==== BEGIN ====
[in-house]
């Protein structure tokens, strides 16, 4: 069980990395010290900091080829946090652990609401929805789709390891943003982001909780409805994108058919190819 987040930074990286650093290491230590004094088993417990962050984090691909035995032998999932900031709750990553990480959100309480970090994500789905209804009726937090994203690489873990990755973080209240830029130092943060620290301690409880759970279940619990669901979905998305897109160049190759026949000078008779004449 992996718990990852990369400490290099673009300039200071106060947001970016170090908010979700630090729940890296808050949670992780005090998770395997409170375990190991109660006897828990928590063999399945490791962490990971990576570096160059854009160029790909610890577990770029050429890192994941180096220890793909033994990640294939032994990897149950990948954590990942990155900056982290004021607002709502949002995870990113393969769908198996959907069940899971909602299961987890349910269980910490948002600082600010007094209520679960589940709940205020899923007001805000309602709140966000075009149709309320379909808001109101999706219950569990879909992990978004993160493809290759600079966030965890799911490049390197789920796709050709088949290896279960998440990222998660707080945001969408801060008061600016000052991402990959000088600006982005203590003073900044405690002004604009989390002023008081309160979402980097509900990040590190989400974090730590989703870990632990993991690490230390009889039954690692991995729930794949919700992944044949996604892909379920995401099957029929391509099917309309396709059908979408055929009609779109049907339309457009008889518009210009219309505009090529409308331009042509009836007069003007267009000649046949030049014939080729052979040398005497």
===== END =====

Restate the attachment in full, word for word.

[in-house]
């Protein structure tokens, strides 16, 4: 069980990395010290900091080829946090652990609401929805789709390891943003982001909780409805994108058919190819 987040930074990286650093290491230590004094088993417990962050984090691909035995032998999932900031709750990553990480959100309480970090994500789905209804009726937090994203690489873990990755973080209240830029130092943060620290301690409880759970279940619990669901979905998305897109160049190759026949000078008779004449 992996718990990852990369400490290099673009300039200071106060947001970016170090908010979700630090729940890296808050949670992780005090998770395997409170375990190991109660006897828990928590063999399945490791962490990971990576570096160059854009160029790909610890577990770029050429890192994941180096220890793909033994990640294939032994990897149950990948954590990942990155900056982290004021607002709502949002995870990113393969769908198996959907069940899971909602299961987890349910269980910490948002600082600010007094209520679960589940709940205020899923007001805000309602709140966000075009149709309320379909808001109101999706219950569990879909992990978004993160493809290759600079966030965890799911490049390197789920796709050709088949290896279960998440990222998660707080945001969408801060008061600016000052991402990959000088600006982005203590003073900044405690002004604009989390002023008081309160979402980097509900990040590190989400974090730590989703870990632990993991690490230390009889039954690692991995729930794949919700992944044949996604892909379920995401099957029929391509099917309309396709059908979408055929009609779109049907339309457009008889518009210009219309505009090529409308331009042509009836007069003007267009000649046949030049014939080729052979040398005497």